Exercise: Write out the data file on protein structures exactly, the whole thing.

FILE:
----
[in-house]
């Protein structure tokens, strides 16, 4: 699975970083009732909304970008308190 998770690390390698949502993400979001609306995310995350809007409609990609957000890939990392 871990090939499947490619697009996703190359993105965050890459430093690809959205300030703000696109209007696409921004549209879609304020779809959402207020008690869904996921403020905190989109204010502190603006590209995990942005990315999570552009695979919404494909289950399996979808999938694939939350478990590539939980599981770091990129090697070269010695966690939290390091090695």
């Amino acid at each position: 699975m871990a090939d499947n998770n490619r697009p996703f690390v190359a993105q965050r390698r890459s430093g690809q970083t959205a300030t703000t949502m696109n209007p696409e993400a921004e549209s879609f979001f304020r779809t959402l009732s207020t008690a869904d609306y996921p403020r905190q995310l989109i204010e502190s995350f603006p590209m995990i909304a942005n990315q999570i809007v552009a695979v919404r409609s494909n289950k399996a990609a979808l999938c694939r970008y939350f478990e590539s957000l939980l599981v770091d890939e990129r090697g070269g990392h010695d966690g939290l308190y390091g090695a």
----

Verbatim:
[in-house]
């Protein structure tokens, strides 16, 4: 699975970083009732909304970008308190 998770690390390698949502993400979001609306995310995350809007409609990609957000890939990392 871990090939499947490619697009996703190359993105965050890459430093690809959205300030703000696109209007696409921004549209879609304020779809959402207020008690869904996921403020905190989109204010502190603006590209995990942005990315999570552009695979919404494909289950399996979808999938694939939350478990590539939980599981770091990129090697070269010695966690939290390091090695």
């Amino acid at each position: 699975m871990a090939d499947n998770n490619r697009p996703f690390v190359a993105q965050r390698r890459s430093g690809q970083t959205a300030t703000t949502m696109n209007p696409e993400a921004e549209s879609f979001f304020r779809t959402l009732s207020t008690a869904d609306y996921p403020r905190q995310l989109i204010e502190s995350f603006p590209m995990i909304a942005n990315q999570i809007v552009a695979v919404r409609s494909n289950k399996a990609a979808l999938c694939r970008y939350f478990e590539s957000l939980l599981v770091d890939e990129r090697g070269g990392h010695d966690g939290l308190y390091g090695a």